"Our research could also open up various new approaches to prostate cancer treatment, and offers the intriguing suggestion that some patients could benefit from immunotherapy alongside an existing breast cancer drug. That's a great example of how genetic research can find the common links between cancers, and ensure research into one cancer type can also benefit patients with other tumours."
Professor Paul Workman, Chief Executive of The Institute of Cancer Research, London, said:
"There are a large number of genetic mutations present in a tumour, and working out their relative importance is crucial to deliver the best precision medicine to cancer patients.
"This exciting study has identified which features of advanced prostate tumours are the most important for treatment and survival - and has picked out one gene mutation in particular which has an especially serious adverse impact on how long patients live.
"The crucial thing now is that we make use of this information, by developing a test to identify affected men and to make sure they receive the best treatments we have available today, while also focusing our efforts on improving options for the future."
For more information please contact Claire Hastings in the ICR press office on 020 7153 5380 or email@example.com. For enquiries out of hours, please call 07595 963 613.
Notes to editors
The Institute of Cancer Research, London, is one of the world's most influential cancer research organisations.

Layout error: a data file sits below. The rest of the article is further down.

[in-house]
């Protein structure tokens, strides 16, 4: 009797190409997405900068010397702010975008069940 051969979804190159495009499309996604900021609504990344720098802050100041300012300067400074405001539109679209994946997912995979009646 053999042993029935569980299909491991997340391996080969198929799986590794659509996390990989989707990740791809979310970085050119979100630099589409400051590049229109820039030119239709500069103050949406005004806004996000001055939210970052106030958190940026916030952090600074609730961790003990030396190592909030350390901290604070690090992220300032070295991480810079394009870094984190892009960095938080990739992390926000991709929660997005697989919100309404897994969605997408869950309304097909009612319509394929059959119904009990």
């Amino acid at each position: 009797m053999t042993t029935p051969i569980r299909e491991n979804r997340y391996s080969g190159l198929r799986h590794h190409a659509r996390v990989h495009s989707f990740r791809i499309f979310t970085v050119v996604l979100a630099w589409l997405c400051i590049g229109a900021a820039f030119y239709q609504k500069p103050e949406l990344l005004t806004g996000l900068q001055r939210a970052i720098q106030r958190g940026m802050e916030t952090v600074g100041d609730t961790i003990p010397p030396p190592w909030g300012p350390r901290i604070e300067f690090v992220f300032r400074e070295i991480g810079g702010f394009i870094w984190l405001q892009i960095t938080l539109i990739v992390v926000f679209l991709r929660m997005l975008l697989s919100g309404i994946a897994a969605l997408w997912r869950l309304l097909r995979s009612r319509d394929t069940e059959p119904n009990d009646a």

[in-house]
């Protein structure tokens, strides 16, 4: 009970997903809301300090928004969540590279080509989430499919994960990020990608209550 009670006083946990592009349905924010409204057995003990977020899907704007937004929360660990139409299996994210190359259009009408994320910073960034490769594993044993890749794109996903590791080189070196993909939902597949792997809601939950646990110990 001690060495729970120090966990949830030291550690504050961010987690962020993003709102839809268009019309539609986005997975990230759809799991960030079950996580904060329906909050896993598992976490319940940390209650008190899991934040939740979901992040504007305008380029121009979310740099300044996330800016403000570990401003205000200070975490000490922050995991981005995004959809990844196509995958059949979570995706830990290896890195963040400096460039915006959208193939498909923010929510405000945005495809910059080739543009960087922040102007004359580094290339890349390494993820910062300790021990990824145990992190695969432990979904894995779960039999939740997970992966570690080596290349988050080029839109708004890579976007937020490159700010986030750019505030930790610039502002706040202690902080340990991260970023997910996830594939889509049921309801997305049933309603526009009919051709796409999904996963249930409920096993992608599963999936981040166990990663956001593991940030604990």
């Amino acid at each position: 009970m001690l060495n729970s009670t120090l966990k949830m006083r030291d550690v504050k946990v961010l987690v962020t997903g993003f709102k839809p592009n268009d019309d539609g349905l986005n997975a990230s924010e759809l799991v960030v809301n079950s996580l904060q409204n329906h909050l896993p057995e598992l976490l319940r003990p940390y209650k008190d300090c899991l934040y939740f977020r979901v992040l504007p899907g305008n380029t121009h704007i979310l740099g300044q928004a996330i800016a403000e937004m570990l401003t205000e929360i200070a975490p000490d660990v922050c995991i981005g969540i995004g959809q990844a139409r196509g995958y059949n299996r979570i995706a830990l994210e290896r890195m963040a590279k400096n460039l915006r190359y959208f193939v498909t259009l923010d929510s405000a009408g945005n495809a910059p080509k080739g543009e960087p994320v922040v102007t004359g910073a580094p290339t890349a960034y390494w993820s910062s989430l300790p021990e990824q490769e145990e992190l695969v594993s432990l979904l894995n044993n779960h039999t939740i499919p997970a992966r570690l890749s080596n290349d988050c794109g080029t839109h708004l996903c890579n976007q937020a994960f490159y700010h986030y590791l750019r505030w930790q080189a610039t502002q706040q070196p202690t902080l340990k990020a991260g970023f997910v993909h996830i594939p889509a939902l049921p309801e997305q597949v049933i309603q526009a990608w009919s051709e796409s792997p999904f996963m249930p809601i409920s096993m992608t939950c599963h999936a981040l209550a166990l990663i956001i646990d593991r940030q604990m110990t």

Scientists and clinicians at The Institute of Cancer Research (ICR) are working every day to make a real impact on cancer patients' lives.
Through its unique partnership with The Royal Marsden NHS Foundation Trust and 'bench-to-bedside' approach, the ICR is able to create and deliver results in a way that other institutions cannot. Together the two organisations are rated in the top four centres for cancer research and treatment globally.
The ICR has an outstanding record of achievement dating back more than 100 years. It provided the first convincing evidence that DNA damage is the basic cause of cancer, laying the foundation for the now universally accepted idea that cancer is a genetic disease.
Today it is a world leader at identifying cancer-related genes and discovering new targeted drugs for personalised cancer treatment.
A college of the University of London, the ICR is the UK's top-ranked academic institution for research quality, and provides postgraduate higher education of international distinction. It has charitable status and relies on support from partner organisations, charities and the general public.
The ICR's mission is to make the discoveries that defeat cancer. For more information visit http://www.icr.ac.uk
ABOUT THE PROSTATE CANCER FOUNDATION
The Prostate Cancer Foundation (PCF) is the world's leading philanthropic organization funding and accelerating prostate cancer research. Founded in 1993, PCF has raised more than $788 million and provided funding to more than 2,000 research programs at nearly 200 cancer centers and universities. The PCF global research enterprise now extends to 19 countries. PCF advocates for greater awareness of prostate cancer and more efficient investment of governmental research funds for transformational cancer research. Its efforts have helped produce a 20-fold increase in government funding for prostate cancer. For more information, visit http://www.pcf.org<http://www.pcf.org>.
Proceedings of the National Academy of Sciences